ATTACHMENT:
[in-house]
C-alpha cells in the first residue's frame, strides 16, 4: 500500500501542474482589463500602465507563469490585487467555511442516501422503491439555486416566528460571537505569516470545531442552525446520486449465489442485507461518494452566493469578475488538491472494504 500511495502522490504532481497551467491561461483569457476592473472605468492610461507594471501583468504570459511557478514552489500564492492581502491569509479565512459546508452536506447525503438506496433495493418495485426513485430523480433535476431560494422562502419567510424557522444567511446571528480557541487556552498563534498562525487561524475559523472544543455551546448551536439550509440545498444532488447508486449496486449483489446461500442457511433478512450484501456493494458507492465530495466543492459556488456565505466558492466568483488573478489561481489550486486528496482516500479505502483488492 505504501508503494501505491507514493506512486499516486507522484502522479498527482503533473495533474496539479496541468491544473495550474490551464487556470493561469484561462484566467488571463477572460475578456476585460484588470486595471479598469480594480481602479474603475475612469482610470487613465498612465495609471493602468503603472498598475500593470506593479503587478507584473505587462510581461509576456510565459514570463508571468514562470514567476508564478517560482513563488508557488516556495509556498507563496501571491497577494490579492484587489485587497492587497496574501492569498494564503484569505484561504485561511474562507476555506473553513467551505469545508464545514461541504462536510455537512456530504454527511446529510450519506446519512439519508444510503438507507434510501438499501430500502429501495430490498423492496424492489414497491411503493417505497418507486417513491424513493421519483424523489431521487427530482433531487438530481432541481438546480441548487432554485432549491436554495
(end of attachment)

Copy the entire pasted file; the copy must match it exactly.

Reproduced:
[in-house]
C-alpha cells in the first residue's frame, strides 16, 4: 500500500501542474482589463500602465507563469490585487467555511442516501422503491439555486416566528460571537505569516470545531442552525446520486449465489442485507461518494452566493469578475488538491472494504 500511495502522490504532481497551467491561461483569457476592473472605468492610461507594471501583468504570459511557478514552489500564492492581502491569509479565512459546508452536506447525503438506496433495493418495485426513485430523480433535476431560494422562502419567510424557522444567511446571528480557541487556552498563534498562525487561524475559523472544543455551546448551536439550509440545498444532488447508486449496486449483489446461500442457511433478512450484501456493494458507492465530495466543492459556488456565505466558492466568483488573478489561481489550486486528496482516500479505502483488492 505504501508503494501505491507514493506512486499516486507522484502522479498527482503533473495533474496539479496541468491544473495550474490551464487556470493561469484561462484566467488571463477572460475578456476585460484588470486595471479598469480594480481602479474603475475612469482610470487613465498612465495609471493602468503603472498598475500593470506593479503587478507584473505587462510581461509576456510565459514570463508571468514562470514567476508564478517560482513563488508557488516556495509556498507563496501571491497577494490579492484587489485587497492587497496574501492569498494564503484569505484561504485561511474562507476555506473553513467551505469545508464545514461541504462536510455537512456530504454527511446529510450519506446519512439519508444510503438507507434510501438499501430500502429501495430490498423492496424492489414497491411503493417505497418507486417513491424513493421519483424523489431521487427530482433531487438530481432541481438546480441548487432554485432549491436554495